JOHANNESBURG (miningweekly.com) – Mineral Resources and Energy Minister Gwede Mantashe on Sunday convened an urgent meeting with the Limpopo provincial government, led by Premier Stanley Mathabatha, and Impala Platinum (Implats) Marula mine management, following confirmation of a cluster of Covid-19 cases being detected in and around Implats' Marula platinum mine in Limpopo.
Nineteen cases were detected following stringent and comprehensive screening, testing and tracing protocols.
Significantly, 17 of the confirmed cases reside locally, suggesting the prevalence of Covid-19 among local communities is far higher than the company’s initial estimates had indicated.
Following the meeting of the Minister, premier and Implats' Marula management in Bela-Bela, a town in Limpopo province, Mantashe stated in a tweeted video that what had been agreed was the intensification of testing, particularly of people coming in from Covid epicentres.
What was important about the infected mineworkers at Marula was that they had not gone underground but were screened, tested and discovered before going underground, and were now quarantined.
It was agreed with the Limpopo province that when people came in from the epicentres of the coronavirus, they would be quarantined.
“It’s not a nice to-have. It may sound painful, but it protects the workers, it protects the community, and it protects the industry,” Mantashe emphasised on the video, which depicted everyone masked and physically distanced.
“This is what we’re going to do. For example, the Eastern Cape is an epicentre. You will have to quarantine people coming in from the Eastern Cape. If they come from Gauteng, you have to quarantine them. If they’re from the Western Cape, you have an epicentre, and you have to quarantine. Up to yesterday, 157 cases in the Eastern Cape had migrated from the Western Cape, and therefore quarantining for epicentres makes sense,” the Minister stressed.
The Covid detections at Marula were, he said, not something small and would have spread had the workers gone underground.
JSE-listed Implats said on Saturday that it had temporarily suspended operations at the Marula mine, located 35 km north-west of the town of Burgersfort.
Mineral Resources and Energy Parliamentary Portfolio Committee chairperson Sahlulele Luzipo, as well as Parliamentary Select Committee on Land Reform, Environment and Mineral Resources and Energy chairperson Tebogo Modise, commended the management of Marula mine for ensuring that full tests had been conducted on all personnel before returning to work and, for providing a quarantine facility for all those who tested positive.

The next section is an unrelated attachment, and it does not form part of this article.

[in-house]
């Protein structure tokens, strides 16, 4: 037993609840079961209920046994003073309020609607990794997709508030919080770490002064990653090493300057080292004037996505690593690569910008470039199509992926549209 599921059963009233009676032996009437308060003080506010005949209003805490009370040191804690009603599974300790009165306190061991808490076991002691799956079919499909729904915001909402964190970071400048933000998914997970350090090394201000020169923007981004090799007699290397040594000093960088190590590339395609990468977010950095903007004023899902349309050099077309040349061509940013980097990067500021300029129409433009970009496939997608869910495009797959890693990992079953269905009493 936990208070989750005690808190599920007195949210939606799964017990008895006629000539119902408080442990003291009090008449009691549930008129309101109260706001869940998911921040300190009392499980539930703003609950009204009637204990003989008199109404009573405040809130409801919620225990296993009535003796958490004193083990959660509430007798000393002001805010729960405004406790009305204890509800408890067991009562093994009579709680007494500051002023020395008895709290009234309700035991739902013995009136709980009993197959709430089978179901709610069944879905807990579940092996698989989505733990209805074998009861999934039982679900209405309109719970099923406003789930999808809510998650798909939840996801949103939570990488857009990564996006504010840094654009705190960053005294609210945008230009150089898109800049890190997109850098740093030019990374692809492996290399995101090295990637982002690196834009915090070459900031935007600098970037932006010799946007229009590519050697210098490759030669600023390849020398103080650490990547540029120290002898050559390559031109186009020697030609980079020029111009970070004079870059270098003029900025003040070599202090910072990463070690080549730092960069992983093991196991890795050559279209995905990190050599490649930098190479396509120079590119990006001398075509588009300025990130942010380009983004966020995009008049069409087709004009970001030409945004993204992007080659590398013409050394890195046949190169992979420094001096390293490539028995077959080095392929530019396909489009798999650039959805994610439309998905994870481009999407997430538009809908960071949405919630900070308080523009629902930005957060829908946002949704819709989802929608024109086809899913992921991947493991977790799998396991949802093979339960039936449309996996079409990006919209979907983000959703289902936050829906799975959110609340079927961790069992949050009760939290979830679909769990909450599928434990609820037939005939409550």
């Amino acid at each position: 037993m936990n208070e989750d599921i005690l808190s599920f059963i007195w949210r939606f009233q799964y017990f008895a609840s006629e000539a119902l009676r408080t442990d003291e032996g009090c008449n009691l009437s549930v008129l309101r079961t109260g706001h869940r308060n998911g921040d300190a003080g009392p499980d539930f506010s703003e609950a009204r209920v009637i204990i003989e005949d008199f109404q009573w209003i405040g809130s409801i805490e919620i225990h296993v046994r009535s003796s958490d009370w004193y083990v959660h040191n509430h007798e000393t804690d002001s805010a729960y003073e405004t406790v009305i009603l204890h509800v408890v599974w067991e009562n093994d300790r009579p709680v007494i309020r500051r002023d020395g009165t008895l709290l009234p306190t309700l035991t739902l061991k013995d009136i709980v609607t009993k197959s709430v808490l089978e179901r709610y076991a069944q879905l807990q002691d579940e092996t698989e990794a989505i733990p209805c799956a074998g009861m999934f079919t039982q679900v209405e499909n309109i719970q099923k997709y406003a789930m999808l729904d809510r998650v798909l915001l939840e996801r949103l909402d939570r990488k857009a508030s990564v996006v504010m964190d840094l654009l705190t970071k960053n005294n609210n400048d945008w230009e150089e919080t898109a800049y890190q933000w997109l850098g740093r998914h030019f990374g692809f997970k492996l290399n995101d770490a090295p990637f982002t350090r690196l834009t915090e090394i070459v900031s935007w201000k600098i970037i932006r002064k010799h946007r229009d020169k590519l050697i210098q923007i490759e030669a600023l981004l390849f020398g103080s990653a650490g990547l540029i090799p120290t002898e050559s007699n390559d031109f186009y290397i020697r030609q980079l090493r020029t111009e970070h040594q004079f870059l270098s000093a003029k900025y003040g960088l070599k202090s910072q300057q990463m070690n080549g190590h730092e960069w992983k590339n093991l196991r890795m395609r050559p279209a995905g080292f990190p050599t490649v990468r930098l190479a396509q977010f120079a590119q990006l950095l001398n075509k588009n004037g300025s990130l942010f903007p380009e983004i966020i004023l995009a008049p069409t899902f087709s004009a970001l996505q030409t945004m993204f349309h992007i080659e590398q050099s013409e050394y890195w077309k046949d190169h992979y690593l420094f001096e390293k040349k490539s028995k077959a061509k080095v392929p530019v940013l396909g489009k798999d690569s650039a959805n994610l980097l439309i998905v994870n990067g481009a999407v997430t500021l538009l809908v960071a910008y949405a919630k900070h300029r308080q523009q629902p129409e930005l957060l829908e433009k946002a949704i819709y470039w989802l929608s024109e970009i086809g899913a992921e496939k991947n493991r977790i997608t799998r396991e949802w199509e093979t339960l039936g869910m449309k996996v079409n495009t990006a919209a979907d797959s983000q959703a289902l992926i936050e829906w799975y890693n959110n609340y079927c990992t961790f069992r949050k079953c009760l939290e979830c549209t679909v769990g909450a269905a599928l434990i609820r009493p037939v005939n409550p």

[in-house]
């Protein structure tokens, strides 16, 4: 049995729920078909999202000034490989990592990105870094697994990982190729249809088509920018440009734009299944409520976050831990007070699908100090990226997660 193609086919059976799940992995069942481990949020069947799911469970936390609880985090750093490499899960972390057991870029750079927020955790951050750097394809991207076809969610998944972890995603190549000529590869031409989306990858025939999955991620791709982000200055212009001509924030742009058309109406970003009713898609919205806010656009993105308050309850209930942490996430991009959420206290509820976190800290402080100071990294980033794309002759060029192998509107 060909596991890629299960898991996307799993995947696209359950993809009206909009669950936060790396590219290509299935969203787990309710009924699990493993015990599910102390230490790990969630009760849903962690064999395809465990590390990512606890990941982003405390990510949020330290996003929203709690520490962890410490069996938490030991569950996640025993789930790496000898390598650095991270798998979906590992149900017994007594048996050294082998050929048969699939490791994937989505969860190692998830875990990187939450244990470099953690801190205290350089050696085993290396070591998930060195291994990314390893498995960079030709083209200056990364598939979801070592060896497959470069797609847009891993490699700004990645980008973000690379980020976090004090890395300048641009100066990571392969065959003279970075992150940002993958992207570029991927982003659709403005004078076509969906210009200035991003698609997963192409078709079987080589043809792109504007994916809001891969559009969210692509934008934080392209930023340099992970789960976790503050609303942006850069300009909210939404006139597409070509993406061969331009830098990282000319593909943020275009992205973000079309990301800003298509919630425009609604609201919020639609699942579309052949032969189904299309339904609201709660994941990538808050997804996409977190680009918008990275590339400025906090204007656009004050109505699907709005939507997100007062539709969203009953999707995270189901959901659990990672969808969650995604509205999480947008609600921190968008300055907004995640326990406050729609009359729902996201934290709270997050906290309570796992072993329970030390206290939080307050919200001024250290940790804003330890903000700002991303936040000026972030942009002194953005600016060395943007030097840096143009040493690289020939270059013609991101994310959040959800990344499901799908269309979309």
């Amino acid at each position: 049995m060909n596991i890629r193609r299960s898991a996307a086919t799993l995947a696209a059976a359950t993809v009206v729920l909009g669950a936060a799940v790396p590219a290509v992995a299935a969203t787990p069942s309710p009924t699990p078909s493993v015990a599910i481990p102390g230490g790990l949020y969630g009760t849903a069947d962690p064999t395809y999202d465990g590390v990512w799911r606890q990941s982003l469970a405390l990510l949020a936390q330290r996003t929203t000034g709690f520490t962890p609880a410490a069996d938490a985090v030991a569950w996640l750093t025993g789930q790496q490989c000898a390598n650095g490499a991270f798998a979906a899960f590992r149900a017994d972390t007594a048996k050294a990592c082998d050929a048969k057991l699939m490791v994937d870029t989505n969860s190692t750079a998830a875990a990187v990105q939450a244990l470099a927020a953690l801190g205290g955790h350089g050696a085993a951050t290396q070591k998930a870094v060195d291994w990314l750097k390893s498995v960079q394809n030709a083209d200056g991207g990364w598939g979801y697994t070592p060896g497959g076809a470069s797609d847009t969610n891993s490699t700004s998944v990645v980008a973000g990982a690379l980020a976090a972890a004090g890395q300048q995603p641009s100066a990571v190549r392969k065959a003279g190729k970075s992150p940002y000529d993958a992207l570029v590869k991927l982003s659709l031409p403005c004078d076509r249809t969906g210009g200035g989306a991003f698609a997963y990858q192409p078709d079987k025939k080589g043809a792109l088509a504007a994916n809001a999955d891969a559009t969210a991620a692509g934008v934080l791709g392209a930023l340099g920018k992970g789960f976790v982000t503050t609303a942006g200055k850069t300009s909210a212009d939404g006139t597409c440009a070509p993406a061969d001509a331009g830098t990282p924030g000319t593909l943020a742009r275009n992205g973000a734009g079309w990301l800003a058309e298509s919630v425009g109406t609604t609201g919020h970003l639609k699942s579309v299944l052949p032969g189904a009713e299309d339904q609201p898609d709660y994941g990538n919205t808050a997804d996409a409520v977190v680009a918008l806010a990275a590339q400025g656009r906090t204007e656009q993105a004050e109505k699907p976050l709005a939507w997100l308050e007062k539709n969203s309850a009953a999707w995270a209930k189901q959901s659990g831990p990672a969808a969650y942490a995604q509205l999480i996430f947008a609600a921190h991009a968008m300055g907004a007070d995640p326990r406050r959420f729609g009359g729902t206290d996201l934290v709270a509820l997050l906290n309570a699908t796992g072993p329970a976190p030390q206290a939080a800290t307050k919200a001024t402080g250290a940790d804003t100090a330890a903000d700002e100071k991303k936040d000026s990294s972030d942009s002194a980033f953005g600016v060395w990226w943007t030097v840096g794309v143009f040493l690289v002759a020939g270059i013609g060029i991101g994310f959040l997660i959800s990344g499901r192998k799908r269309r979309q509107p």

Luzipo and Modise also pointed out that 14 of the 19 were Marula mine employees while five were contractors, and that they were all part of a group of 280 personnel who were proactively tested, and not only screened, before returning to work.
Furthermore, the chairpersons welcomed the swift response by Mantashe in meeting with Limpopo’s premier and MEC of Health, and the mine management to develop a programme to deal with the situation.
Luzipo and Modise stated that they were encouraged by Mantashe’s reaffirmation in the meeting that his department would not hesitate to close down the mine, if it were to learn that employees were allowed to go underground without first being tested.
The chairpersons added that they were aware that the mine was temporarily closed for deep cleaning, together with the Marula clinic, but they encouraged the management to conduct regular tests on employees as soon as production resumed.
To that end, both chairpersons expressed the belief that the primary responsibility of the employers was to ensure maximum safety of their employees, and they appealed to the department to ensure that this was fulfilled.
Mining Weekly can report that the Marula mine shares boundaries with several other platinum mines, including the Modikwa platinum mine, Tjate platinum mine and Twickenham platinum mine, all on the eastern limb of the Bushveld Complex.
In the 2018 financial year, Marula produced 85 100 oz of platinum in concentrate.
The operation comprises two decline shafts and a concentrator plant. Current mining activities target the upper group two reef.
Black economic empowerment partners, the Marula Community Trust, Tubatse Platinum and Mmakau Mining, each own 9% of Marula, in which Implats has the main 73% shareholding.
Marula put in an improved mining performance in the three months to March 31, but Implats cautioned in a media release the next month that unplanned interruptions were likely to be a regular feature of the remaining months of its 2020 financial year to June 30, and that the impact of Covid-19 would likely be a feature for some time and operating in a ‘business as usual’ environment would not be possible until effective prevention and treatment measures became readily available.
Implats stated that rigorous screening and testing protocols at Marula had proved effective in quickly identifying cases, enabling the group to isolate affected employees rapidly to prevent wider infection on the mine.
It was also confirmed that these cases included a local health provider and four mine-employed health providers working at the mine clinic.
This facility was immediately closed for sterilisation and testing of medical staff and all primary contacts.
Every person who tested positive was immediately isolated to prevent the further spread of the virus and has been isolated at the mine’s isolation site, at government designated facilities or at home as per government protocols.
Department of Health officials visited patients at the quarantine site on Saturday, May 16.